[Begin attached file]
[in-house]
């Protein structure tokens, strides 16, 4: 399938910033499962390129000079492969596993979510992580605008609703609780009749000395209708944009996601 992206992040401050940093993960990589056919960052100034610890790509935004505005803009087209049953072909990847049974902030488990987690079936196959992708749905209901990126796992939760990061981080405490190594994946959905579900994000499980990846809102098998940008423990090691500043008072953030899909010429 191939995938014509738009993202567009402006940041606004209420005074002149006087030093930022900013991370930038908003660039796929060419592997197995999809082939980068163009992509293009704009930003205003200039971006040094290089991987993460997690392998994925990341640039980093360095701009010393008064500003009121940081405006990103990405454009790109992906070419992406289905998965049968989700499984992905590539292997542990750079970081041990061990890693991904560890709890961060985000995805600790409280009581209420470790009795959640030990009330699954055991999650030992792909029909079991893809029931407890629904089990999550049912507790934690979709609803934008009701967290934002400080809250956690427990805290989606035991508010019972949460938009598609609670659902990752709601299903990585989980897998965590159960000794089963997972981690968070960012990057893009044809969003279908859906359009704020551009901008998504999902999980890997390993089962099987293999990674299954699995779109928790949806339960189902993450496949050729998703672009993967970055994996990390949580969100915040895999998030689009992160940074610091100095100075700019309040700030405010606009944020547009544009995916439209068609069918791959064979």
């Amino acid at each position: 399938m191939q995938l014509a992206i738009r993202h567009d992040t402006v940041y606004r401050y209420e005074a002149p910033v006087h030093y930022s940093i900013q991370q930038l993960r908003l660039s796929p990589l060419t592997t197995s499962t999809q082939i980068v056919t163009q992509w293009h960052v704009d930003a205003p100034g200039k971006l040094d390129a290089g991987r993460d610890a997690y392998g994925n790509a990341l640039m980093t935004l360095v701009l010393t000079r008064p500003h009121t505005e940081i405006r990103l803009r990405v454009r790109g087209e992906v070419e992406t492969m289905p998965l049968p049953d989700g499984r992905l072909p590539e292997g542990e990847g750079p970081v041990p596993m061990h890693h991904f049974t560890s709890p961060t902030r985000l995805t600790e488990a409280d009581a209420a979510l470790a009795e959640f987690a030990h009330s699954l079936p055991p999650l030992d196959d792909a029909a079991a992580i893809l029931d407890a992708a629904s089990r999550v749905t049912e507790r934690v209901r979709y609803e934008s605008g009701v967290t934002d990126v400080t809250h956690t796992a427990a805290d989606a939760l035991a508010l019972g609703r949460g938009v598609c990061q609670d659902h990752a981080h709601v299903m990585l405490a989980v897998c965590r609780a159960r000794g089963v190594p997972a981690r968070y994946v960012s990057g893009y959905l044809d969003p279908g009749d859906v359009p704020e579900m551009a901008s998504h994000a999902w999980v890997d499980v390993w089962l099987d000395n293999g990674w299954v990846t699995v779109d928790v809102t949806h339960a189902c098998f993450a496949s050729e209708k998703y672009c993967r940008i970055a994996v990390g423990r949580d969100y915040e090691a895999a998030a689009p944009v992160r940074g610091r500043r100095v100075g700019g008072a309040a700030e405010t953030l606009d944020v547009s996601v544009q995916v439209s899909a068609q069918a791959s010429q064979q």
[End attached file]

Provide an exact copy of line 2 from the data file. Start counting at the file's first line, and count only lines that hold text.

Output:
């Protein structure tokens, strides 16, 4: 399938910033499962390129000079492969596993979510992580605008609703609780009749000395209708944009996601 992206992040401050940093993960990589056919960052100034610890790509935004505005803009087209049953072909990847049974902030488990987690079936196959992708749905209901990126796992939760990061981080405490190594994946959905579900994000499980990846809102098998940008423990090691500043008072953030899909010429 191939995938014509738009993202567009402006940041606004209420005074002149006087030093930022900013991370930038908003660039796929060419592997197995999809082939980068163009992509293009704009930003205003200039971006040094290089991987993460997690392998994925990341640039980093360095701009010393008064500003009121940081405006990103990405454009790109992906070419992406289905998965049968989700499984992905590539292997542990750079970081041990061990890693991904560890709890961060985000995805600790409280009581209420470790009795959640030990009330699954055991999650030992792909029909079991893809029931407890629904089990999550049912507790934690979709609803934008009701967290934002400080809250956690427990805290989606035991508010019972949460938009598609609670659902990752709601299903990585989980897998965590159960000794089963997972981690968070960012990057893009044809969003279908859906359009704020551009901008998504999902999980890997390993089962099987293999990674299954699995779109928790949806339960189902993450496949050729998703672009993967970055994996990390949580969100915040895999998030689009992160940074610091100095100075700019309040700030405010606009944020547009544009995916439209068609069918791959064979």